I thought I would say a few words about the book cover image. This is an environmental book about a subject few people know about, so I knew I needed an image that would intrigue people, capture their imaginations, and make them curious enough to want to open the book to find out more (oh, and hopefully purchase it!). I could think of no documentary image that would do all that, so I went to a more abstract photograph – an image of grass set against the setting sun. As soon as I saw this image I knew immediately it was the cover shot. One might say that it represents a portal through which people can enter the grasslands for the very first time – even those who have been there before. It is designed to put you right into the grass at ground level, so you can feel the essence and sense the spirit in the grass.
I made this photograph with a 100 mm macro lens at a wide-open aperture so as to have a shallow depth of field, and to enlarge the sun by throwing it completely out of focus. This is another example of an image that requires pre-visualization, a very important ingredient in expressive photography.
This past year I was contracted to create imagery for www.SouthCaribooTourism.com. The imagery will be used to help promote the South Cariboo region that extends north-south between Lac La Hache and Clinton along Highway 97 and between the Fraser River in the west and the Cariboo Mountains in the east. As is typical, I’ve overlooked my own spectacular region in favour of what I imagined as more exotic further afield. So this year I would like to share with you my discoveries closer to home and encourage you all to visit us on your travels. 100 Mile House is the hub of the South Cariboo and the above web site is where to go for complete information.
DECEPTION FALLS – PART II
© Chris Harris;
Canon EOS-1D Mark II; Lens: 17-35 mm;
Focal length: 35mm;
ISO: 100; Shutter speed: 1/4 sec.
In Newsletter #23 I took you through a beautiful birch/aspen forest for a distant view of Deception Falls. I could have finished my image making there, but the falls seemed too spectacular and full of photographic potential not to descend to the valley bottom. The route was wet and slippery and the rocks along the creek were treacherously slick so I don’t recommend others doing this – it’s just that I had to get an image with a fresh perspective! The gorge was deep in shadow creating a bluish cast. What I enjoy most about photographing is the visual exploration of a subject like this. The above image is a fairly documentary one showing the falls in its entirety. The choice as to what shutter speed you use to capture the motion of the water is a purely subjective one. A fast shutter speed of say 1/500 or faster will render each water droplet tack sharp. If you wish to soften the water somewhat, then put your camera on a tripod and use a slower shutter speed. As you can see above, I made this image at ¼ second.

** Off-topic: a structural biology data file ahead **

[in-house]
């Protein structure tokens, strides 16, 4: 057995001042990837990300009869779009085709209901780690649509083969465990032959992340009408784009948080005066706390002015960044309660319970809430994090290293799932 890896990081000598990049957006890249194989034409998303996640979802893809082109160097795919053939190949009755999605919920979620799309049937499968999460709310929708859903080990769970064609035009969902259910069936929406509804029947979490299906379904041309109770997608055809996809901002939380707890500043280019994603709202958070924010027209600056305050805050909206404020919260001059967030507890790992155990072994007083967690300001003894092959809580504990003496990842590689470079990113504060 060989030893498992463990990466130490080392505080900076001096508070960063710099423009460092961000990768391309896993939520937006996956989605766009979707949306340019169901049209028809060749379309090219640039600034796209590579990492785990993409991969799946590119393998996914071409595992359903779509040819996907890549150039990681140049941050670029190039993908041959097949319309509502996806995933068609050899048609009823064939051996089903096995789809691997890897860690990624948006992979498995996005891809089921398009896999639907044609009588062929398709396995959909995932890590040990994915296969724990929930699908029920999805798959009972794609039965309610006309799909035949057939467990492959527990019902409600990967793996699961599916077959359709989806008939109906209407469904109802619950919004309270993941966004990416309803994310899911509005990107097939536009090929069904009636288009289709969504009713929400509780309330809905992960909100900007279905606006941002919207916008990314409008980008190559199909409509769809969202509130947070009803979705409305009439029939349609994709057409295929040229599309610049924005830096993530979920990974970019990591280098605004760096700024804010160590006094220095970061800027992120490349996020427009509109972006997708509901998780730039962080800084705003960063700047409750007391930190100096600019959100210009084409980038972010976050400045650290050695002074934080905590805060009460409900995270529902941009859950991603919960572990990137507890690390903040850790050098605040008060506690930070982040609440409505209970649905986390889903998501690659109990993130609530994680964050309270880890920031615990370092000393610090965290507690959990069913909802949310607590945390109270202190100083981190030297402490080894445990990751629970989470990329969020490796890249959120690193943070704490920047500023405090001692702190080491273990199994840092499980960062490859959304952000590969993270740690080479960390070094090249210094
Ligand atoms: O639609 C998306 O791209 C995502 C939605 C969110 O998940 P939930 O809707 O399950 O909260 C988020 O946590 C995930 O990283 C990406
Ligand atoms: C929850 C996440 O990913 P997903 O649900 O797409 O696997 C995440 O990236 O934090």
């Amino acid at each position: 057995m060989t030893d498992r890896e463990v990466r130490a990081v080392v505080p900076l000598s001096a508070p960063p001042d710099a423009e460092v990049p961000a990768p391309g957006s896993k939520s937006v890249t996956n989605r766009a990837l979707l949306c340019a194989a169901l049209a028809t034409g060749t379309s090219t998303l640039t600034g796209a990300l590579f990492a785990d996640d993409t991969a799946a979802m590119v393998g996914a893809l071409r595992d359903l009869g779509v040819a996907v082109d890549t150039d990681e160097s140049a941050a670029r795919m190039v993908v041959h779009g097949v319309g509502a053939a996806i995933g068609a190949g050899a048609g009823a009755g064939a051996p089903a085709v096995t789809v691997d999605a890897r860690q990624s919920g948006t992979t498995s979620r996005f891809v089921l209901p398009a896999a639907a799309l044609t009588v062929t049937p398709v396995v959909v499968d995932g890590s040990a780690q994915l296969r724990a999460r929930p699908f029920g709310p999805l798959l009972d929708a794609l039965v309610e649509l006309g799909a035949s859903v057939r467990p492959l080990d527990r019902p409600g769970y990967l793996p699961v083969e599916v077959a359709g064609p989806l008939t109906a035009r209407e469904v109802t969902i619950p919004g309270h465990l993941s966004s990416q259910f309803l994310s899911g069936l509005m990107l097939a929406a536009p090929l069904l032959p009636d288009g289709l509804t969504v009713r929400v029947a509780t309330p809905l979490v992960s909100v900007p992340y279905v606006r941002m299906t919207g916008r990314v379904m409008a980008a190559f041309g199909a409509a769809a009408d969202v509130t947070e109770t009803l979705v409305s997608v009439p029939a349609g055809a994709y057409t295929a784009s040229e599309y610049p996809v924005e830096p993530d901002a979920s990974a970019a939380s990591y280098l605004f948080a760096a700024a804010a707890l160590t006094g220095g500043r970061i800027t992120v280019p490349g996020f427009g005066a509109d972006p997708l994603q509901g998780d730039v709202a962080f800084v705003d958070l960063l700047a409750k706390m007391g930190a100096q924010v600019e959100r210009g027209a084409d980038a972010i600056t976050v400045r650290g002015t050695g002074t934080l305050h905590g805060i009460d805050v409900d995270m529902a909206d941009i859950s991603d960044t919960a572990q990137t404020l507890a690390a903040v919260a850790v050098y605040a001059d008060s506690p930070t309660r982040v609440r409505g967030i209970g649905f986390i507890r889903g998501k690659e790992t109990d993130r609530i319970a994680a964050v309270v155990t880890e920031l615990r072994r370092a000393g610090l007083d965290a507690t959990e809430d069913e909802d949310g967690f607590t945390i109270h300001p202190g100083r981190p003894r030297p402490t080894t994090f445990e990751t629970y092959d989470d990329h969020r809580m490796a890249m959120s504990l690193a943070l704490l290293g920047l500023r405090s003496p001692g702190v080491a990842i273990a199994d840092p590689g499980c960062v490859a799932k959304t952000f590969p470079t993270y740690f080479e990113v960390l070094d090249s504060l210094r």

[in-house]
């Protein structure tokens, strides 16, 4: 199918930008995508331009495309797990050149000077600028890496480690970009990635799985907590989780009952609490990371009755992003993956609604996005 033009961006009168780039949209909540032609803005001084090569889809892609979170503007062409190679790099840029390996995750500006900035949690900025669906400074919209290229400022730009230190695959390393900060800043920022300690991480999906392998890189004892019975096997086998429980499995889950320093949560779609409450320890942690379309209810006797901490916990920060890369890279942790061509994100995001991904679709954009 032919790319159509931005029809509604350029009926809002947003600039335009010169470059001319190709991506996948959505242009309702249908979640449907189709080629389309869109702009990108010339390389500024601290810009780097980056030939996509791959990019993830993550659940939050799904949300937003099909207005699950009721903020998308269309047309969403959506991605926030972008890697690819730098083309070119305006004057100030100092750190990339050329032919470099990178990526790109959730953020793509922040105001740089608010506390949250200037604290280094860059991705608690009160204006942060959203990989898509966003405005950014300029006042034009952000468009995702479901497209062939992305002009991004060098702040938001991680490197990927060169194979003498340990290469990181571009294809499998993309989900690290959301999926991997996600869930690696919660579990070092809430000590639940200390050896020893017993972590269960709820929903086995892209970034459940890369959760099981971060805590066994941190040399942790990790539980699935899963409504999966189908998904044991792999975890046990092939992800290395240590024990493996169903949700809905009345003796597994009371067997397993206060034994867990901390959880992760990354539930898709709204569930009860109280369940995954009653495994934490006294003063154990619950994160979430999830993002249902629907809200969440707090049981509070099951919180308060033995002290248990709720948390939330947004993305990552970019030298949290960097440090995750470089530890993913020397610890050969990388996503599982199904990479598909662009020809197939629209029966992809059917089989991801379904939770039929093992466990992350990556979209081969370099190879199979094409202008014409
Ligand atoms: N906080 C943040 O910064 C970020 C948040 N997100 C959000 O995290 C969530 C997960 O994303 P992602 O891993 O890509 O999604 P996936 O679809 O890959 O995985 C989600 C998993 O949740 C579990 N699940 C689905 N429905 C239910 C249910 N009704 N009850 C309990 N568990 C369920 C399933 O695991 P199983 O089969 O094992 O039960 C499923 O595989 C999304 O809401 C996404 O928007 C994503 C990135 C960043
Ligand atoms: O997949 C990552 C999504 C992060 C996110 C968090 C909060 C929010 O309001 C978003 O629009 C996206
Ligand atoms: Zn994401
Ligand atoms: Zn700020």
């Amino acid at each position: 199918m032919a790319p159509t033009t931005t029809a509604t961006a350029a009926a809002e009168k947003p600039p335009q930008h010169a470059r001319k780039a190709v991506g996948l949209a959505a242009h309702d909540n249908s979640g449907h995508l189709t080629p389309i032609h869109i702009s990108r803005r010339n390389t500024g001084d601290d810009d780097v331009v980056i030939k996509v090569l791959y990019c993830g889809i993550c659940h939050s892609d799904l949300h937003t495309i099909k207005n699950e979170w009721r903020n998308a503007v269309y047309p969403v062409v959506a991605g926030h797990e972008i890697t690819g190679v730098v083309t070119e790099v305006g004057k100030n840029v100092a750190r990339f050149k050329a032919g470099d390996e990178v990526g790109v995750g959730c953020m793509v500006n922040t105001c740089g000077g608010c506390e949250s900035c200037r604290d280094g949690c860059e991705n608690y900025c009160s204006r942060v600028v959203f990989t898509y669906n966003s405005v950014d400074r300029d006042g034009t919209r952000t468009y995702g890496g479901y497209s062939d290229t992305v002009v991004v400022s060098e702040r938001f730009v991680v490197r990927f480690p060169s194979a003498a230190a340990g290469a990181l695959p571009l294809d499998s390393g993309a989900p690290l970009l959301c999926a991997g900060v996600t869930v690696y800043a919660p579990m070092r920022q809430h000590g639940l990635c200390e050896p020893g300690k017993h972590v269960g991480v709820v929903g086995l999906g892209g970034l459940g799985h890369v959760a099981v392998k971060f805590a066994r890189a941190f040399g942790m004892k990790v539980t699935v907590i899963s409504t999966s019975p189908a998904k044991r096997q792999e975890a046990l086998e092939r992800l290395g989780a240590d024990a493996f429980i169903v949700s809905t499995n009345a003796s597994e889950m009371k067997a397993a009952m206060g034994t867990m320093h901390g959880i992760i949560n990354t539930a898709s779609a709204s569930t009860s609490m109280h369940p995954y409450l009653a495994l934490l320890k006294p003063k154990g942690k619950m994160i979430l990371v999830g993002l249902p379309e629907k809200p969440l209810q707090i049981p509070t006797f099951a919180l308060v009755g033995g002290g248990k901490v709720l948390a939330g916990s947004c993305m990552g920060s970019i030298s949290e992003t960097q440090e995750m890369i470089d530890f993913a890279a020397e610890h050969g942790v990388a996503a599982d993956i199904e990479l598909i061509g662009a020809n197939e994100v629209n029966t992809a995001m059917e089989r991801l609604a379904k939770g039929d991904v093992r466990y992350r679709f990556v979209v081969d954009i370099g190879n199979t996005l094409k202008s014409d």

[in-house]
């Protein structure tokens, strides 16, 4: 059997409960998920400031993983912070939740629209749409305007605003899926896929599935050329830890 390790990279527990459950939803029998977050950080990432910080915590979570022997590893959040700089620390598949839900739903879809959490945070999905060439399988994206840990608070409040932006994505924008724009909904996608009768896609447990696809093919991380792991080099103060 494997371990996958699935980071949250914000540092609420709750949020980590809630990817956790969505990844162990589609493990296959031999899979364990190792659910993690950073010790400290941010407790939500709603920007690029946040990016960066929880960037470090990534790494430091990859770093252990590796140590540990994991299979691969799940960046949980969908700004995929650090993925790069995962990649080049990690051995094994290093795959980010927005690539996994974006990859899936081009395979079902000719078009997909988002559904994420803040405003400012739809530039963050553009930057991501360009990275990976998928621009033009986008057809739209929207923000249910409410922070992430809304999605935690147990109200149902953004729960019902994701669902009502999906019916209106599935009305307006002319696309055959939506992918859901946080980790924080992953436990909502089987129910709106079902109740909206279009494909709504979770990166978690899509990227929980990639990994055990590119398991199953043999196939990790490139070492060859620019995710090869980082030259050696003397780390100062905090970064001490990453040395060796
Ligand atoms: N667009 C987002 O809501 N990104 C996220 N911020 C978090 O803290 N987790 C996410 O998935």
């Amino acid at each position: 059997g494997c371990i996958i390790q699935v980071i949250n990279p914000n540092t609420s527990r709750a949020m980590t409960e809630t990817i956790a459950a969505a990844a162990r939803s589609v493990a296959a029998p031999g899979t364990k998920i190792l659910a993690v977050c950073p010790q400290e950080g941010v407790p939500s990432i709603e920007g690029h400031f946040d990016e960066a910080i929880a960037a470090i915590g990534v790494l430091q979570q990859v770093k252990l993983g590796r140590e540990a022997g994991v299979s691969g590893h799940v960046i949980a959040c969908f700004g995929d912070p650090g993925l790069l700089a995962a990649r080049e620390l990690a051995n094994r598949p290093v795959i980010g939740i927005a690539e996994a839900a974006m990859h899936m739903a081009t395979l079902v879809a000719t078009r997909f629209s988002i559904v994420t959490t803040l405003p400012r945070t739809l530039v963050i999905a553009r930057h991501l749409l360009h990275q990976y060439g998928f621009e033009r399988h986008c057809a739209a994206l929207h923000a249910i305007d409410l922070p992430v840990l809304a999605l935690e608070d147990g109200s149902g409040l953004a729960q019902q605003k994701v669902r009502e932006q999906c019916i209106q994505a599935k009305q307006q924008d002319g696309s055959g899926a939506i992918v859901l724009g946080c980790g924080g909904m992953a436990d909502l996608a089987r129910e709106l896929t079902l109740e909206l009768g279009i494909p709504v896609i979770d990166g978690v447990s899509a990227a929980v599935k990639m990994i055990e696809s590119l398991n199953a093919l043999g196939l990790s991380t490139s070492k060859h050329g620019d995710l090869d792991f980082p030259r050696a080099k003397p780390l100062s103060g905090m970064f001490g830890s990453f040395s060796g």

© Chris Harris;
Canon EOS-1D Mark II; Lens: 70-200 mm;
Focal length: 200mm;
ISO: 400; Shutter speed: 1/13 sec.
Aperture: 13; Exp.compensation +1 2/3
While photographing, I was attracted by the rocks in the lower right of the falls. I switched lenses to a medium telephoto and zooming in, I began to explore. In this composition I used the cliffs to frame the rocks and then made several exposures at different speeds. At a distance, I almost always photograph waterfalls at ¼ sec. But because I was a lot closer and using a telephoto lens, I elected to vary the shutter speeds and choose my favourite at home – in this case 1/13th sec.
On my return journey to my vehicle I was blessed with a total visual surprise. Stay tuned for the next Newsletter!
The May 6th evening in celebration of Harold Rhenisch was a wonderful gathering of friends; there was food, drink and conversation, and of course the treat we all came for, Harold reading his work. As you know, Harold was awarded The Malahat Review Long Poem Prize for the second time in a row. This is a very prestigious award in Canadian literature and The Malahat Review will be available on the newsstands by mid-July. The name of his award winning poem is titled The Bone Yard. Be sure to search that out as well as Wolves at Evelyn and Winging Home; a Palette of Birds. Both are available here at the Chris Harris Gallery or you can visit www.haroldrhenisch.com and the complete overview of his books. They come highly recommended.
Thanks to everyone who attended this event making it a truly memorable occasion. It was an honour to have held it here at our home.
Harold reading a poem he wrote for the Spirit in the Grass
© Chris Nickless, 100 Mile Free Press